BETHESDA, MD—Health information on the Internet isn't about to upstage physicians, according to data reported at a National Cancer Institute news briefing here on cancer control.
The Internet was supposed to empower cancer patients to learn more about their disease and participate more rationally in medical decisions about their care, but instead the glut of online information is causing growing confusion for patients while increasing their trust in physicians as a source of accurate health information, said Bradford W. Hesse, PhD, Chief of NCI's Health Communications and Informatics Research Branch of the Behavioral Research Program.
“There is a glut of information of uneven quality and readability, leading to ‘caveat clicktor.’ Confusion is actually rising.”
He cited data showing that when patients have a strong need to get information about cancer, 50% say they prefer their health providers, while 34% turn to the Internet, 4% turn to their family, 5% turn to the library, 3% turn to print media, and 4% seek other sources.
However, even though patients prefer their physicians as a source for health information, 49% actually go to the Internet first when seeking information on cancer, which may be a reflection of its convenience. “I worry sometimes that the Internet is going to be a surrogate for meeting with providers,” Dr. Hesse said.
Asked by OT why cancer patients' confusion is increasing when they use the Internet for health information, Dr. Hesse said there is a proliferation of websites and patients cannot pick up on “credibility cues”—signs that differentiate trustworthy sites from those that are not. Thus sometimes patients might give equal weight to, for example, the American Cancer Society site and the site of a celebrity touting an herbal treatment for cancer.
“Is the public's understanding improving?” asked Dr. Hesse. No, because “we do see ‘data smog’ currently.” Patients engulfed in data smog have difficulty interpreting the results of clinical trials and treatment recommendations, and sometimes do not even appreciate the fact that there are risk factors for cancer other than smoking.
“A lot of the public is not even aware that obesity is a risk factor for cancer,” noted Robert Croyle, PhD, Director of NCI's Division of Cancer Control and Population Sciences, the moderator of the news briefing.
Dr. Hesse cited data from surveys of physicians and electronic health information drawn from the Health Information National Trends Survey (HINTS) published as part of the correspondence section of the New England Journal of Medicine (2010;362:859-860), showing that despite 10 years of available online health information, trust in Internet information during the period 2002–2008 declined, while trust in physicians remained strong and even increased. The HINTS data show that when patients access health information online it not only doesn't decrease their trust in physicians, as some observers have feared, but rather it increases their trust in physicians as patients turn to their care providers for help in interpreting complex, technical and sometimes conflicting information, said Dr. Hesse.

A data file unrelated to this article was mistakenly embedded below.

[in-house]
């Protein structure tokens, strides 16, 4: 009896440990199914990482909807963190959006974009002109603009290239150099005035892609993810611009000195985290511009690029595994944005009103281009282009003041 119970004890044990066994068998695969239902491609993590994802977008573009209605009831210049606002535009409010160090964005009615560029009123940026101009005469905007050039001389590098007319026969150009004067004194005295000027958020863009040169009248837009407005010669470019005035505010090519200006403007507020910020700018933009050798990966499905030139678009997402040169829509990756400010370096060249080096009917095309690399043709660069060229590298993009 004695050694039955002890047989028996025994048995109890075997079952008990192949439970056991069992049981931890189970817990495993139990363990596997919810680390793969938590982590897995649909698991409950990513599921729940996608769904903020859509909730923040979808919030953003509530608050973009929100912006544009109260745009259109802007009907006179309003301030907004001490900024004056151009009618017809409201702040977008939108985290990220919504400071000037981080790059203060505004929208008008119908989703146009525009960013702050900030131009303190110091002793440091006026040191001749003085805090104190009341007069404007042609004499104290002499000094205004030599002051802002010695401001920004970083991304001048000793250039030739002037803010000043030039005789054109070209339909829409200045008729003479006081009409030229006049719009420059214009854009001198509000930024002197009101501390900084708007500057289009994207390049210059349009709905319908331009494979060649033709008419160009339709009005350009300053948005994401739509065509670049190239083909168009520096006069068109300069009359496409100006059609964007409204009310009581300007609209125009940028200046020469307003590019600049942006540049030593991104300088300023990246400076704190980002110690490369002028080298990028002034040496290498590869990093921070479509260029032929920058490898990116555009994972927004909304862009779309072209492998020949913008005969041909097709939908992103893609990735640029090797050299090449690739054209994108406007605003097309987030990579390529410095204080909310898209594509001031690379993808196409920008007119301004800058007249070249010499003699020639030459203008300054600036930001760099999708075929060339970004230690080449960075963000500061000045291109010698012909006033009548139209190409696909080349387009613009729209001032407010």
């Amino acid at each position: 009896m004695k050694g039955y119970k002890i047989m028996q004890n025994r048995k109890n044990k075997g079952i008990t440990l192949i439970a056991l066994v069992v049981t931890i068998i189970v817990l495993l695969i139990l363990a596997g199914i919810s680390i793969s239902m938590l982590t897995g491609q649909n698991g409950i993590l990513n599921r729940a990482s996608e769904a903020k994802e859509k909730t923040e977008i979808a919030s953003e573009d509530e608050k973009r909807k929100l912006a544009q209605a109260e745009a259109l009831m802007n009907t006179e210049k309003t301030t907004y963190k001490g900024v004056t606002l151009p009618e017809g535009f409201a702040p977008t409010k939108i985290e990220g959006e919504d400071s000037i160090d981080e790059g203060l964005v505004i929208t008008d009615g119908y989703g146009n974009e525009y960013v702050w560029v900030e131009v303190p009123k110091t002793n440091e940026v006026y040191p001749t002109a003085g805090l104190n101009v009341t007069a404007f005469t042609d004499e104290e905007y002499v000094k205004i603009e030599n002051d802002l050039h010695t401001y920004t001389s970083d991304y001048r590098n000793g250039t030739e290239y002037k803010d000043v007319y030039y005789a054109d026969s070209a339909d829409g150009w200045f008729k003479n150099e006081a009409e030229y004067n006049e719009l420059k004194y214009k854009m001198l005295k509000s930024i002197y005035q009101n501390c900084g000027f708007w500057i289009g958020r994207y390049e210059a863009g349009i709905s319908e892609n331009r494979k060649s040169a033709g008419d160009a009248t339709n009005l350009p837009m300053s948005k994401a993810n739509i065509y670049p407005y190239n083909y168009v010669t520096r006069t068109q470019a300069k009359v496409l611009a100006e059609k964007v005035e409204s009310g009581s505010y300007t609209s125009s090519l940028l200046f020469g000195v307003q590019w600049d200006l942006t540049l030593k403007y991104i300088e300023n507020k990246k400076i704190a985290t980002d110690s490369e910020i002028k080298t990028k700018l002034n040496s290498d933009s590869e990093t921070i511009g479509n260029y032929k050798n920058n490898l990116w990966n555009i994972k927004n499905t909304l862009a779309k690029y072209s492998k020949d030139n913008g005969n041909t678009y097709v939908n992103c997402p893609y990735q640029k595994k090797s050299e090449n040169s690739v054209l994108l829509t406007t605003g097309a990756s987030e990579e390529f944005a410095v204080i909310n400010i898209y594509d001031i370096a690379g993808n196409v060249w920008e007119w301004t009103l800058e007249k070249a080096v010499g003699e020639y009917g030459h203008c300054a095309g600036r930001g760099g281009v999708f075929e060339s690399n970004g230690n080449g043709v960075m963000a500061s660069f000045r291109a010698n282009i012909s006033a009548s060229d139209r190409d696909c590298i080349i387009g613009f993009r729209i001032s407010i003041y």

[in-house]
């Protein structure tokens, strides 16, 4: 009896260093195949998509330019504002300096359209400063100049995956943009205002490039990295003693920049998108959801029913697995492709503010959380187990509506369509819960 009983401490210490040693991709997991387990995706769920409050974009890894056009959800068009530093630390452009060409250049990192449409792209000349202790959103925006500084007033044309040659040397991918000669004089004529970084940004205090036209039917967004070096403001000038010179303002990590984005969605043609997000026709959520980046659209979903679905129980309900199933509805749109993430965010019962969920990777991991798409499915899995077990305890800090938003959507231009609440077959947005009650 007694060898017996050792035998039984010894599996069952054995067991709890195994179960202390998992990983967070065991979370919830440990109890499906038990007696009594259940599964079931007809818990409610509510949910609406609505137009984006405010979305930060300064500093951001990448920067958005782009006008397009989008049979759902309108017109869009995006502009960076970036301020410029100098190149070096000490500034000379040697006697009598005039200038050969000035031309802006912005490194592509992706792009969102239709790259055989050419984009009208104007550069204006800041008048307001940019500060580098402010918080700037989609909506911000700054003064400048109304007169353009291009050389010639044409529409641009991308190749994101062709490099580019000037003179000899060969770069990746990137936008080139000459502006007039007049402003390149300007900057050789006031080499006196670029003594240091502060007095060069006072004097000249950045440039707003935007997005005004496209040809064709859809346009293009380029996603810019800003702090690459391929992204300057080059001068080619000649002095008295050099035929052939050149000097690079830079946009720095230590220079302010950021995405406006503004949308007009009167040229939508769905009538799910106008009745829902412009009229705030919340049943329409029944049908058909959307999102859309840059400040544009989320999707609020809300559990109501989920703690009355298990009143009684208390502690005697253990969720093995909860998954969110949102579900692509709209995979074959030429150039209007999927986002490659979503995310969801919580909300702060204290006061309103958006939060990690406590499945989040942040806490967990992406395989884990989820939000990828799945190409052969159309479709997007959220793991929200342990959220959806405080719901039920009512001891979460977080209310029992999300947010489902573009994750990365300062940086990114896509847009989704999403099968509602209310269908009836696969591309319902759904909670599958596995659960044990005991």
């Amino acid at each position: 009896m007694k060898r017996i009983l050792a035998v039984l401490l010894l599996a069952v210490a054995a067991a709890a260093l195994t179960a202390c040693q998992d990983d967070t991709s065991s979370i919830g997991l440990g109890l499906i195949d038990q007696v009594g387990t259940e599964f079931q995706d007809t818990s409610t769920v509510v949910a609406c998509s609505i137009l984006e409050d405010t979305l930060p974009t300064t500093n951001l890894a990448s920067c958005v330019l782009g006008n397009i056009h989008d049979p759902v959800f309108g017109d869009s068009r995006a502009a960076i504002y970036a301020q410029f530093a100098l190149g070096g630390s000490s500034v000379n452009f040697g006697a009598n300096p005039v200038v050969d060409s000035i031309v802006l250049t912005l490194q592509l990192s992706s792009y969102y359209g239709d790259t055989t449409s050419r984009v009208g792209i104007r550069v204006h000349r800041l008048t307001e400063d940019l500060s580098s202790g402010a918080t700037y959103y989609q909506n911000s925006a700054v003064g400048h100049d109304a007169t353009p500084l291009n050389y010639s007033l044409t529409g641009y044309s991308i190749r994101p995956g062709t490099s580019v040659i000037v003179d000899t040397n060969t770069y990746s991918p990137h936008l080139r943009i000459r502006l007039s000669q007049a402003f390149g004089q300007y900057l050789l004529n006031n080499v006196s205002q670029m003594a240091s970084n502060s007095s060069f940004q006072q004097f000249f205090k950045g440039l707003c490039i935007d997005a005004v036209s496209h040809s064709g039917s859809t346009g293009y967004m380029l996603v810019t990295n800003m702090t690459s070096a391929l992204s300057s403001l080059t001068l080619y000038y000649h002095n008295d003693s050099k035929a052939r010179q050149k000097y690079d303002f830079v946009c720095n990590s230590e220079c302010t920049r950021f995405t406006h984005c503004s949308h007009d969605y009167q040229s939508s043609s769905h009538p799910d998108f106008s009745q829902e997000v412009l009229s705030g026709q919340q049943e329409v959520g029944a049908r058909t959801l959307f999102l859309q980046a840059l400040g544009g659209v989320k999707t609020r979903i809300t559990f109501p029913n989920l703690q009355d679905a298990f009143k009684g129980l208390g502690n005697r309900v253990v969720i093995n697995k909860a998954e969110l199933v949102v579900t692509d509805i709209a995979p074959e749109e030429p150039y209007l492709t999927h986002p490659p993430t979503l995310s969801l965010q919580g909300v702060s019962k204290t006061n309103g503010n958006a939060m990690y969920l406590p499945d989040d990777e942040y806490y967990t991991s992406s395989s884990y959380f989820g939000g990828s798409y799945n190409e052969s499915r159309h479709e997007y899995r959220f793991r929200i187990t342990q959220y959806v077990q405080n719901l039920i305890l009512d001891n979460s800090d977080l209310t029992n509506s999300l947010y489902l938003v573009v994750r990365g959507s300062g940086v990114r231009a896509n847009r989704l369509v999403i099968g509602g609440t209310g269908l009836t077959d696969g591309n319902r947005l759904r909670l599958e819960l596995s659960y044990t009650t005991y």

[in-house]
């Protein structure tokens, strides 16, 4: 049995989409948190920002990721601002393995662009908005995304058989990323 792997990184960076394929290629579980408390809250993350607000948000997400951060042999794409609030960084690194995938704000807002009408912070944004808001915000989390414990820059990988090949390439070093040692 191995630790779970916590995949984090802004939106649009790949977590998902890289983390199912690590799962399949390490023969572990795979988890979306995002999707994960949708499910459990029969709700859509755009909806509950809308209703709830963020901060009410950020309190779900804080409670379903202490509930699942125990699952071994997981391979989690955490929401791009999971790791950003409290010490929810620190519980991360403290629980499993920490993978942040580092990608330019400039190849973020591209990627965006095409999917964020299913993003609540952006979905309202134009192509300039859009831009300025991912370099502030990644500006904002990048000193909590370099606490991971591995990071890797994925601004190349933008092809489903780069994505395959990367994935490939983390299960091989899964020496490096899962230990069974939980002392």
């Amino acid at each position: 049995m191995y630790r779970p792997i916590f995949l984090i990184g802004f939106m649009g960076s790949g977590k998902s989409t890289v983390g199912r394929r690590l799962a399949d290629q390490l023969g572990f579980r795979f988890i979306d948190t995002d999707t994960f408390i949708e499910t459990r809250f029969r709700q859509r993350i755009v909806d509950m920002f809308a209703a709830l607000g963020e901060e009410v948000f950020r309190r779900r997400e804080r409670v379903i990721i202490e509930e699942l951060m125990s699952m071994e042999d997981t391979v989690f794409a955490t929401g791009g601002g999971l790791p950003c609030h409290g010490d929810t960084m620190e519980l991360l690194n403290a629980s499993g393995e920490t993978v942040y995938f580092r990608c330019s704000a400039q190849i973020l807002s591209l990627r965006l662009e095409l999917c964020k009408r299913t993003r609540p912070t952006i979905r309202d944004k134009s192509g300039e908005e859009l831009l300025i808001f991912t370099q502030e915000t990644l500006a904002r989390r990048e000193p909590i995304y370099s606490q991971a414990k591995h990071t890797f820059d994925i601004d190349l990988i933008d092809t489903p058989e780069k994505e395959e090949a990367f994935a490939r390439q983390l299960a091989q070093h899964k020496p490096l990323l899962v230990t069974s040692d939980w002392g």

Data Smog; Digital Divide
Despite “data smog” caused by the glut of information on the Internet, said Dr. Hesse, the Internet can be a valuable tool for gaining health information about cancer if used wisely. Thus he said he worries about the “digital divide” that favors patients with higher incomes (and, by inference, higher education levels) over patients with lower education levels in accessing online health information.
HINTS data show that in 2008, slightly more than 80% of patients with incomes of $75,000 a year used the Internet for medical information for themselves, compared with slightly under 40% among those with annual incomes of less than $25,000. The digital divide also exists, he said, for age, with fewer patients over 65 using the Internet for health information compared with younger patients, and for ethnicity, with fewer black patients using the Internet for health information compared with whites.
As the nation invests in e-health tools to help improve patients' control over their health and the efficiency of medical care delivery, policy makers need to think about how best to include such tools in the practice of medicine, said Dr. Hesse.
“Will e-health tools help? We think so, but strategies for integrating them into health care reform are needed.”
Adoption of e-health tools remains variable and spotty. For example, while some managed care organizations and large group systems successfully foster e-mail communication between physician and patient in closed, secure networks, the percentage remains low, he said. The HINTS data show that in 2008, less than 15% of patients used e-mail to communicate with their physicians.